January 30, 2017

Narcos (Season 1 & 2)

Carlo Bernard, Chris Brancato, Doug Miro, 2015-2016
When I think about really detailed gritty crime dramas, I think of Jean-Francois Richet's Mesrine: Killer Instinct films. Split into two films, it's a biopic of "Public Enemy 1" Jacques Mesrine. Mesrine was a French gangster responsible for several bank robberies and kidnappings in France and Canada. He managed to elude the law and even escaped from prison. Jacques Mesrine and Pablo Escobar have a lot in common. They are both solitary figures both considered to be highly dangerous & sought after to their respective countries. They were both incredibly elusive and constantly in hiding. They both managed to escape from prison. They were both considered to be "Robin Hood" figures to the common people.

But Wagner Moura's Pablo Escobar will have more of a lasting impact on the cinematic landscape than Cassel's Mesrine. This is probably because through a television series, he's really able to cultivate the Pablo character and let it build rather than try to let it build through 4-6 hours of two movies. But the similarties between the two don't stop at the leading performances. They both have an elaborate backdrop. Mesrine in urban France. Narcos in urban Colombia. Through fly over shots of Colombia, tracking shots through the streets, it creates an detail rich world that pulls you in. As dangerous as the city may be there is still something that draws you back to it.

As each episode continues in Narcos, the stakes continue to elevate as does Escobar's wealth and influence. As his empire grows, his moral concessions do as well. Almost like Breaking Bad, he's a figure in slow deteriortion. Someone that has concrete morals at the beginning turns into a comprimised villain with blurred vision. Escobar is undoubtedly an interesting figure. Someone who has unimaginable wealth and power. Yet there is a hunger for more. More of what? Well, that's what the series is all about. Legacy, respect, family. These are all important things to Pablo. In a sense the money is just secondary. It really becomes a disposable thing. We are constantly seeing stacks and stacks of money thrown around like napkins through the series. Buried underground, thrown in bags, throwns in boxes. There's so much of it they don't even know what to do with it all.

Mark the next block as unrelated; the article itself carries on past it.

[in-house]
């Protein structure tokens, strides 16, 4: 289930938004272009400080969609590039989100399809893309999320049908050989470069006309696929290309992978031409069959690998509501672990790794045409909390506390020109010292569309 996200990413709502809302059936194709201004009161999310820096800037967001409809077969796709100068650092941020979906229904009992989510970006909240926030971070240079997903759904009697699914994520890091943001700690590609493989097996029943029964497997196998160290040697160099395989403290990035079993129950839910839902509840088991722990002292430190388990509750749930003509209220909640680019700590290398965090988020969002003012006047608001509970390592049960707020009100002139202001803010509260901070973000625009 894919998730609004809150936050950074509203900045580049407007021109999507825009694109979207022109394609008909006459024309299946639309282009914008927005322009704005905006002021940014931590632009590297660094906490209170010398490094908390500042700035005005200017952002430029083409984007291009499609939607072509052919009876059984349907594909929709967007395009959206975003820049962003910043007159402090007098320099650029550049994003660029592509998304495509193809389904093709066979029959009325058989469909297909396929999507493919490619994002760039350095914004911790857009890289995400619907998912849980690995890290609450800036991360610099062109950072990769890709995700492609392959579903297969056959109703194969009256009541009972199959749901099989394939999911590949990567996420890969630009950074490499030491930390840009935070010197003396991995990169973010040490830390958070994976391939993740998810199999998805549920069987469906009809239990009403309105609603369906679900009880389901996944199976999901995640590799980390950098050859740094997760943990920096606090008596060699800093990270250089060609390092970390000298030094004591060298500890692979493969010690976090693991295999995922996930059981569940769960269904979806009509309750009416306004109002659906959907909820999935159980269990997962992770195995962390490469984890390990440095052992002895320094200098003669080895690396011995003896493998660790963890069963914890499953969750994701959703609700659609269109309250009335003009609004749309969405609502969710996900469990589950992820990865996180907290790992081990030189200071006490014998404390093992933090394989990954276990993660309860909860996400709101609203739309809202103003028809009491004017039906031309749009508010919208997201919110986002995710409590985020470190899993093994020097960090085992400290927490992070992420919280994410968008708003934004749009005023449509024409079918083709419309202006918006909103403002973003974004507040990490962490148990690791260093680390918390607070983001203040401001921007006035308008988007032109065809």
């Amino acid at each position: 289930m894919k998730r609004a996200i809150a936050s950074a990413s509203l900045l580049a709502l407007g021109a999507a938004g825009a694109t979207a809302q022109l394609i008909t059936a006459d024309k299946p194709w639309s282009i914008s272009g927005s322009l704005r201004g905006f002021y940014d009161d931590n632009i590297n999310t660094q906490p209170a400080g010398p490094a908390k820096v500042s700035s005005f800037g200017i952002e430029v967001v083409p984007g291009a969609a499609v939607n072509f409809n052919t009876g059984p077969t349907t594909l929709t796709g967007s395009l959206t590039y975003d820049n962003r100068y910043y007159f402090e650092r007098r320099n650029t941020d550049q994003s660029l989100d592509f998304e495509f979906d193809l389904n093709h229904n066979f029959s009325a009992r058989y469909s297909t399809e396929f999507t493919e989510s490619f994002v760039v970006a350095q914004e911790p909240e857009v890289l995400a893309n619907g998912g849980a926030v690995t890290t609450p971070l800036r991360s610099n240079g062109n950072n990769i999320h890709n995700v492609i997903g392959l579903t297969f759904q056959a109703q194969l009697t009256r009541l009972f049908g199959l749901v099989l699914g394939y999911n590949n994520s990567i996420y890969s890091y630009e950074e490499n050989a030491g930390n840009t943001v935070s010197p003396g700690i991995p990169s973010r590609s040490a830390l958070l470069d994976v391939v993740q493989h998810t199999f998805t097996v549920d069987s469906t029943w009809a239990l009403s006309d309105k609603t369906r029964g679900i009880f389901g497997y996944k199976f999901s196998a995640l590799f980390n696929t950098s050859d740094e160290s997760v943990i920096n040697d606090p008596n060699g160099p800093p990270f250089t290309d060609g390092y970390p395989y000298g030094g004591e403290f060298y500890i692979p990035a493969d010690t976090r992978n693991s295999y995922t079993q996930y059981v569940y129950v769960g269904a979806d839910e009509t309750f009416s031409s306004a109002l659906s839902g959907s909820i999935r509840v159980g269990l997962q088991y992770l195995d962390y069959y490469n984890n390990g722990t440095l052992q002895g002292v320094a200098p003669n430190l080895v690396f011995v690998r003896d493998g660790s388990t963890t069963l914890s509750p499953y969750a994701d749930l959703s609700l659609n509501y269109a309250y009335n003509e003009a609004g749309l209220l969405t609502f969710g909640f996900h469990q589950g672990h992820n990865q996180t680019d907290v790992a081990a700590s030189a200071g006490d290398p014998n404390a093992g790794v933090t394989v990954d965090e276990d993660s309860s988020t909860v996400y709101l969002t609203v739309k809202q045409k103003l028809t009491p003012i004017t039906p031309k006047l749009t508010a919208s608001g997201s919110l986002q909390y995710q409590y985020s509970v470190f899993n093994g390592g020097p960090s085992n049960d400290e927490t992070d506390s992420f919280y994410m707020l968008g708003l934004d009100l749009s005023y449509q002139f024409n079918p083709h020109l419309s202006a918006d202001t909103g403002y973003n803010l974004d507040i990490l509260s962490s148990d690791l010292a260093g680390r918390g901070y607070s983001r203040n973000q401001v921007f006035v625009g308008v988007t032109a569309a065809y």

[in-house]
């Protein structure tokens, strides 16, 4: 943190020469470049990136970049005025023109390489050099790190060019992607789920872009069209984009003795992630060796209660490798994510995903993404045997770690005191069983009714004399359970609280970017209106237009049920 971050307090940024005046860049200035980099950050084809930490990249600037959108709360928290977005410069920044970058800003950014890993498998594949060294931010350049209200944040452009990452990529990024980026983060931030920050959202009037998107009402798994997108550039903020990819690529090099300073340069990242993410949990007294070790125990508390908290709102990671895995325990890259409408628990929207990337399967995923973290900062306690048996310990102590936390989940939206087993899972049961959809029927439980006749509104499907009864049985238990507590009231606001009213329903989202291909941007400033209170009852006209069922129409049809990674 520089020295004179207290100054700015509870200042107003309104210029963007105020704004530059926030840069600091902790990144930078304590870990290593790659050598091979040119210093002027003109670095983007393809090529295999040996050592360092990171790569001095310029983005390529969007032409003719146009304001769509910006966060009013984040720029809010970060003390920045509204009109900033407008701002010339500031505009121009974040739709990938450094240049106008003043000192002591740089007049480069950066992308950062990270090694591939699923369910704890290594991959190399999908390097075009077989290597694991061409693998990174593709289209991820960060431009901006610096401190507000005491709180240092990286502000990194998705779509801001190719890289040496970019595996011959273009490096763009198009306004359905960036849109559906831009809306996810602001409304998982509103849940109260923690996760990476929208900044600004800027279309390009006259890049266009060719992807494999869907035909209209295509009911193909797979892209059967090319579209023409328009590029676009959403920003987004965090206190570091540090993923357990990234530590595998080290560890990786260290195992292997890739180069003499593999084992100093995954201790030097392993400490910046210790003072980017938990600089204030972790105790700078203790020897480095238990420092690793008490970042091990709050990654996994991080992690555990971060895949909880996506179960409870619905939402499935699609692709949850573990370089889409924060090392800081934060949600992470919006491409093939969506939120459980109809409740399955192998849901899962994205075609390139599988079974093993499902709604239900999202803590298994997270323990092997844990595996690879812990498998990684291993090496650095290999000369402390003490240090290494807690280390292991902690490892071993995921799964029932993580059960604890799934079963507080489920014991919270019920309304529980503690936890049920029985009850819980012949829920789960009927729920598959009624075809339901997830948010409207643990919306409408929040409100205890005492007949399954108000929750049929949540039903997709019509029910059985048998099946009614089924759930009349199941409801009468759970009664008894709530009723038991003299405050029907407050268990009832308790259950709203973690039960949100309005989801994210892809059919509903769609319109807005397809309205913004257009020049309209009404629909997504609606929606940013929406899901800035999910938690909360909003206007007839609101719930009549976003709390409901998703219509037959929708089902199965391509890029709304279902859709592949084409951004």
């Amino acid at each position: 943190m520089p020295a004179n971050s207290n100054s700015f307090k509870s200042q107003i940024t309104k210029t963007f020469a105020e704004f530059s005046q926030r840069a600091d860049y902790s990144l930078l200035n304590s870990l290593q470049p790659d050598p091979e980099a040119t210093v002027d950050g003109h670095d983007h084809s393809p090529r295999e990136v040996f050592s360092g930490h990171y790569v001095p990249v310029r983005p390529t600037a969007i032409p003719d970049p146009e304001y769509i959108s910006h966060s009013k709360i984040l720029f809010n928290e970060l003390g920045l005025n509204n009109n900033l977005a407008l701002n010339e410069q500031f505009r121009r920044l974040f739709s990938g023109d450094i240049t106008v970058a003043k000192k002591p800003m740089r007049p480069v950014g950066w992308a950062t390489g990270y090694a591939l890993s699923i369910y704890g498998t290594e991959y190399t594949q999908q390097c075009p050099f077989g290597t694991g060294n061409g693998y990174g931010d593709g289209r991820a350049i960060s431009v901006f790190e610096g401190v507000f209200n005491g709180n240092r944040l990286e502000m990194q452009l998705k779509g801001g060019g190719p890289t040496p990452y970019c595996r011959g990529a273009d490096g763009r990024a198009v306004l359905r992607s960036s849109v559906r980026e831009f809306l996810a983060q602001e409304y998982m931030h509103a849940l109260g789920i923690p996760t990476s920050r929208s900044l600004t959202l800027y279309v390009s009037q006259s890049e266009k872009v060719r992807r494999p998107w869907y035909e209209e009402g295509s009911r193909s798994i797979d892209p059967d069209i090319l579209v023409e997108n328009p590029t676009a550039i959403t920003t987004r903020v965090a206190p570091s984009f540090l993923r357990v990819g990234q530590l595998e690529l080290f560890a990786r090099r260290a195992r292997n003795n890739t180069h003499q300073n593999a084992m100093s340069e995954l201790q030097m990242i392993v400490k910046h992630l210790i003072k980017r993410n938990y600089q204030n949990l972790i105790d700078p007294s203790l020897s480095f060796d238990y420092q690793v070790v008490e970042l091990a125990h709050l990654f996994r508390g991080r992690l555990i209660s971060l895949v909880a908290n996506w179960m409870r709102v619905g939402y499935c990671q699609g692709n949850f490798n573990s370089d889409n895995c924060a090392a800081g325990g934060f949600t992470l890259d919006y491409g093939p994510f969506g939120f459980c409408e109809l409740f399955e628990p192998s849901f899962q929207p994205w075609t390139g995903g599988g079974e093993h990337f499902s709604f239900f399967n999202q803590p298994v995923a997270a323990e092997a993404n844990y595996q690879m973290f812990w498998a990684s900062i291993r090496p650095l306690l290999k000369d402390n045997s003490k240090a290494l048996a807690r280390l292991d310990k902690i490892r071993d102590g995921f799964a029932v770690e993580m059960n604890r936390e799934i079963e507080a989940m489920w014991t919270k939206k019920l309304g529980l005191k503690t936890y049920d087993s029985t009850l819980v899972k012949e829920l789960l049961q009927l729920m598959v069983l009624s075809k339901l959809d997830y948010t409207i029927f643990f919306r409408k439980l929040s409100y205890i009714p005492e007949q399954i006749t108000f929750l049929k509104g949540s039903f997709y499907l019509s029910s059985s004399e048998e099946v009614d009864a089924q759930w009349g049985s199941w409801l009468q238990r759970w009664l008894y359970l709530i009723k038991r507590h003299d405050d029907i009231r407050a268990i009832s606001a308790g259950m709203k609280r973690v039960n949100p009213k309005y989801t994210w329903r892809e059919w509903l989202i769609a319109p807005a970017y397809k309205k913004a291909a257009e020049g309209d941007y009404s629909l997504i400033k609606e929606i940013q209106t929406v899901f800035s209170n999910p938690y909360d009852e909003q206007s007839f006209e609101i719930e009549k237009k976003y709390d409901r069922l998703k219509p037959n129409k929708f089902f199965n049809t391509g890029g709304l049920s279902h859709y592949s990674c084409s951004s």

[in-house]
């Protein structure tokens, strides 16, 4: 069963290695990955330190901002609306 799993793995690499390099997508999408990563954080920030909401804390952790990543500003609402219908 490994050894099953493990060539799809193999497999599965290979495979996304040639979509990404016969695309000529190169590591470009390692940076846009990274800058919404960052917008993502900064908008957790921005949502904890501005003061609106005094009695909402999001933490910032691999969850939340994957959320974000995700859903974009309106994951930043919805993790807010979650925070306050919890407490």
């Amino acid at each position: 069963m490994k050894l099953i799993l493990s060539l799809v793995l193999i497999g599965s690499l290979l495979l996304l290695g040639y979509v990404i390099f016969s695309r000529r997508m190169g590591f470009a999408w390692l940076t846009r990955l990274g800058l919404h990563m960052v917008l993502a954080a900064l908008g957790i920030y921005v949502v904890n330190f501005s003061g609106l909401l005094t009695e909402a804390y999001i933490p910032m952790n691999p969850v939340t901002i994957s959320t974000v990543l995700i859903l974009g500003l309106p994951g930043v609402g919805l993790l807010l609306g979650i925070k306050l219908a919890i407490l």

I gave Mesrine 5 stars back when I reviewed the two films. I feel the same for Narcos. It's hard to find any noticeable flaws with this series. It's just so well filmed, so well acted, so well put together. Everything from the production design to the intricate sound design - it's all top notch. It's all just top notch. Call me a sucker for gritty crime dramas, I deserve it. Cutting my teeth with Scorcese's great body of work has set a certain standard. Narcos meets and exceeds these standards.

Season 2 manages to keep raising the stakes, the only difference being that we finally get to see some pieces of Escobar's empire finally breaking down. But the mystique around him builds. There are times that, even if you are aware of the historical facts, it feels like he's never going to be caught. One of the constant thoughts I have while watching Narcos is what if Pablo had never run for that political office early on? By doing that he put the spotlight on him, a spotlight that never went away. It seems possible that if continued to lurk in the shadows of Colombian society rather than trying to become such a mainstream figure that he could have gone on growing his empire and wouldn't have to spend his life on the run.

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